IN TODAY’S Washington, it’s strange enough to see a burst of bipartisanship. Odder still is that the unexpected cooperation might lead to the first major environmental law enacted since the 1990s.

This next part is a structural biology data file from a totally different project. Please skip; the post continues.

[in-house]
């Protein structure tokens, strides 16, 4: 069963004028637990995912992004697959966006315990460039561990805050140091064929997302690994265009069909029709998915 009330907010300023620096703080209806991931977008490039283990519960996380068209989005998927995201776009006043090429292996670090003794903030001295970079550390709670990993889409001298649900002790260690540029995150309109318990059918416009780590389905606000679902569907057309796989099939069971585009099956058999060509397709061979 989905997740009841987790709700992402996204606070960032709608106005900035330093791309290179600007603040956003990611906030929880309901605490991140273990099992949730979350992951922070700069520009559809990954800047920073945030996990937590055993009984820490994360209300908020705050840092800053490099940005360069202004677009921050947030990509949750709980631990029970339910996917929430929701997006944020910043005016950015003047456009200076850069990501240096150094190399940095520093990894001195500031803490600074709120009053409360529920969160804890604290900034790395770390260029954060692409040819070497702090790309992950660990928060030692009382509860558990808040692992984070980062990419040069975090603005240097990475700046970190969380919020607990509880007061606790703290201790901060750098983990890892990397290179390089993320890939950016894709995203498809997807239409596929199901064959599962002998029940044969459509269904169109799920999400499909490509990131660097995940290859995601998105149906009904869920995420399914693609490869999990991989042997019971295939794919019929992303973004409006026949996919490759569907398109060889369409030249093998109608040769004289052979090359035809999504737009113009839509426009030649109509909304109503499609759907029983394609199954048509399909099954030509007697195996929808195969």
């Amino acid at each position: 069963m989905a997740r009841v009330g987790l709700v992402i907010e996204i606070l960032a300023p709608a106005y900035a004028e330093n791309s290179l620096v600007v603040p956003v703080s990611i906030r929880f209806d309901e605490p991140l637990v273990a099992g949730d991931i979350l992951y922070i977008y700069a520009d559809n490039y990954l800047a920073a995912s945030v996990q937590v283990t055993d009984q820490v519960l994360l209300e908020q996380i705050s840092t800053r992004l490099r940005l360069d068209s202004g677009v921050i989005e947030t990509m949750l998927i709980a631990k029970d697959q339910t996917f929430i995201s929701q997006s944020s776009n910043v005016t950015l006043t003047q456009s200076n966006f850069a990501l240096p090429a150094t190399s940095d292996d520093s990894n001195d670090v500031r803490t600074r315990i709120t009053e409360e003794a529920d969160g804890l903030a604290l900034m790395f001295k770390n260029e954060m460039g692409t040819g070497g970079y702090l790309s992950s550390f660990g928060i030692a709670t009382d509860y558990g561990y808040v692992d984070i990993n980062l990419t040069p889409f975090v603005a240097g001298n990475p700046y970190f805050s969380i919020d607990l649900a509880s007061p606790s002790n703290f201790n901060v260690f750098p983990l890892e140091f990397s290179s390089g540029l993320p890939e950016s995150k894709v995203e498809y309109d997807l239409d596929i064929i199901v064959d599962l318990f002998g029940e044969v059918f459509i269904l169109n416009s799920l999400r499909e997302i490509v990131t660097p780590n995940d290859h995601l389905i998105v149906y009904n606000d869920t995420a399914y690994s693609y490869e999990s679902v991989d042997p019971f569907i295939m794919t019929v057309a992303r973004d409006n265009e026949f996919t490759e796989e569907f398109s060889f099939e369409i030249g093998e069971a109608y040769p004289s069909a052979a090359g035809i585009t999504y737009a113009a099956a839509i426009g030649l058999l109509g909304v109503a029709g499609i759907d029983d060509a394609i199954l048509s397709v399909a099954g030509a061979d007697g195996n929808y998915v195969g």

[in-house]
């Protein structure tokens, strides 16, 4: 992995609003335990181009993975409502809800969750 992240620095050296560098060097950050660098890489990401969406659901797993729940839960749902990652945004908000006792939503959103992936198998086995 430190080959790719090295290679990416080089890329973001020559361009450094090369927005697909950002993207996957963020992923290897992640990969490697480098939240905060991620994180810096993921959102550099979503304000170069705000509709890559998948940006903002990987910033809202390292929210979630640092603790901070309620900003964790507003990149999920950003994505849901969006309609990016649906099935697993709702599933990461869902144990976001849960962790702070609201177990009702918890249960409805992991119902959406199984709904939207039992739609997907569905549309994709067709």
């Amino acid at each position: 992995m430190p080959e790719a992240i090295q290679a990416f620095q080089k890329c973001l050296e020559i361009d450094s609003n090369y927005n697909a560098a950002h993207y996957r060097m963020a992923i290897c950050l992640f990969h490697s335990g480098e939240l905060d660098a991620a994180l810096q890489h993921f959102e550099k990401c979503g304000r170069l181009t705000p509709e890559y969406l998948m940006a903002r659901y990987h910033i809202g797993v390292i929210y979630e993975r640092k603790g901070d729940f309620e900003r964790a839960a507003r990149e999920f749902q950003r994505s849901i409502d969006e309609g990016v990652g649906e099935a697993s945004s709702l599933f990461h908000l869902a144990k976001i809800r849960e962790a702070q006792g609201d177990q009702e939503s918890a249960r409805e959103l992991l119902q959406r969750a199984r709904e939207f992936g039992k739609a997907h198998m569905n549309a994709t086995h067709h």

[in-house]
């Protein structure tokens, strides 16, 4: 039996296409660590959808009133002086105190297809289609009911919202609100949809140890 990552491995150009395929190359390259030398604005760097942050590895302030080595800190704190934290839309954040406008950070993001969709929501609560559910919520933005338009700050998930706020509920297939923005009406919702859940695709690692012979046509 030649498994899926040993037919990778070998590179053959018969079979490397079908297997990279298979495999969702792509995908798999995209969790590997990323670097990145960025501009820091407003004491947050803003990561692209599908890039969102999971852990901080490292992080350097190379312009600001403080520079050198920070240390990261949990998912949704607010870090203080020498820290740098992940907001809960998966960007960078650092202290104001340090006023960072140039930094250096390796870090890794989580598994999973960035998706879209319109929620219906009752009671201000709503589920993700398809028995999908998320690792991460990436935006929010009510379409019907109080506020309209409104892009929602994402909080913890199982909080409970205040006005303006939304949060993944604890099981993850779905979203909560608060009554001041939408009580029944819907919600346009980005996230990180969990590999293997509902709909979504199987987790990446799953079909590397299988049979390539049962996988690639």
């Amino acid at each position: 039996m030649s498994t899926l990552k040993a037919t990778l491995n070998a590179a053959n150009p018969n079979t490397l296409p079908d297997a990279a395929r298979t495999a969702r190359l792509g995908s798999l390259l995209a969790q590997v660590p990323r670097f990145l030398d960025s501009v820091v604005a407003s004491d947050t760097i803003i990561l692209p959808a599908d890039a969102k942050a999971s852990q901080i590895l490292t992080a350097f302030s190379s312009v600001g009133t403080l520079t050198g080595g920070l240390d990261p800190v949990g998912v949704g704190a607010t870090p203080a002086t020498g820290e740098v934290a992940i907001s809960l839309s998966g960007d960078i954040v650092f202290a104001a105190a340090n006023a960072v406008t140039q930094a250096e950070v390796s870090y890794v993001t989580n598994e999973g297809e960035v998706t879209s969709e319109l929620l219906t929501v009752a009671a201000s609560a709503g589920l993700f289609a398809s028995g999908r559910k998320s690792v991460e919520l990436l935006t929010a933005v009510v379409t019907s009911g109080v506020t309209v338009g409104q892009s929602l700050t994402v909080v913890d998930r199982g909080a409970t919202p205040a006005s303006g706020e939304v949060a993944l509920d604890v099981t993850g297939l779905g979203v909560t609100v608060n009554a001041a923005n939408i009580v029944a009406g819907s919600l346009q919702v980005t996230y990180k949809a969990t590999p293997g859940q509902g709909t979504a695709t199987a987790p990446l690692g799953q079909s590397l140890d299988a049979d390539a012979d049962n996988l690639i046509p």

The Toxic Substances Control Act, which was supposed to give the Environmental Protection Agency (EPA) the authority to regulate potentially dangerous chemicals, has been on the books since 1976. Yet it is such a shambles that, in all that time, the agency has used it to ban only five chemicals. The law allowed thousands of chemicals to stay on the market with no review, and it made the process of vetting new ones so difficult that they have been barely regulated at all. The EPA can’t even demand testing without undergoing a grueling rule-making process and demonstrating that a chemical is risky. The agency — somehow — has to provide data to get data. And even with alarming information on a particular chemical, the EPA must clear a very high legal bar to ban or limit its use. In 1991 a court threw out the EPA’s ban on asbestos, a notorious carcinogen.